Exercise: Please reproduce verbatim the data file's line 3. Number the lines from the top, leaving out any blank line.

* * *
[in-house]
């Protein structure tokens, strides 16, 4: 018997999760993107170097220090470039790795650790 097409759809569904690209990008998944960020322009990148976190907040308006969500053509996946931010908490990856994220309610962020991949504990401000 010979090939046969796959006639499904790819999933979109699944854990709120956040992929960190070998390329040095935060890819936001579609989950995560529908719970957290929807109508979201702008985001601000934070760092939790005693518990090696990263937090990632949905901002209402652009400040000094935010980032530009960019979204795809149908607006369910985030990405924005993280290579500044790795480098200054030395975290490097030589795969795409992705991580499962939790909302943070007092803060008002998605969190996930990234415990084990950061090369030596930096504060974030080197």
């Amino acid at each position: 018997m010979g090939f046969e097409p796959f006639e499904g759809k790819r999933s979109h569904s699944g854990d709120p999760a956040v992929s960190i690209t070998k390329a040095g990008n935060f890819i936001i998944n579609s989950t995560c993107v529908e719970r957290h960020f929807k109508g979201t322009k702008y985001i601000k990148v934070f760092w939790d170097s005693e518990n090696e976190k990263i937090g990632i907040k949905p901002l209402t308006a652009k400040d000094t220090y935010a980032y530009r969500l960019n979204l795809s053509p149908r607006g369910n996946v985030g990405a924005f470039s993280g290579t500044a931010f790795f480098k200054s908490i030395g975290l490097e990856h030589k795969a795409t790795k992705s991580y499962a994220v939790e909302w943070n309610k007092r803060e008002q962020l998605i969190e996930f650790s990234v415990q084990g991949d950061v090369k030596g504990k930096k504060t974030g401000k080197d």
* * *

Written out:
């Amino acid at each position: 018997m010979g090939f046969e097409p796959f006639e499904g759809k790819r999933s979109h569904s699944g854990d709120p999760a956040v992929s960190i690209t070998k390329a040095g990008n935060f890819i936001i998944n579609s989950t995560c993107v529908e719970r957290h960020f929807k109508g979201t322009k702008y985001i601000k990148v934070f760092w939790d170097s005693e518990n090696e976190k990263i937090g990632i907040k949905p901002l209402t308006a652009k400040d000094t220090y935010a980032y530009r969500l960019n979204l795809s053509p149908r607006g369910n996946v985030g990405a924005f470039s993280g290579t500044a931010f790795f480098k200054s908490i030395g975290l490097e990856h030589k795969a795409t790795k992705s991580y499962a994220v939790e909302w943070n309610k007092r803060e008002q962020l998605i969190e996930f650790s990234v415990q084990g991949d950061v090369k030596g504990k930096k504060t974030g401000k080197d």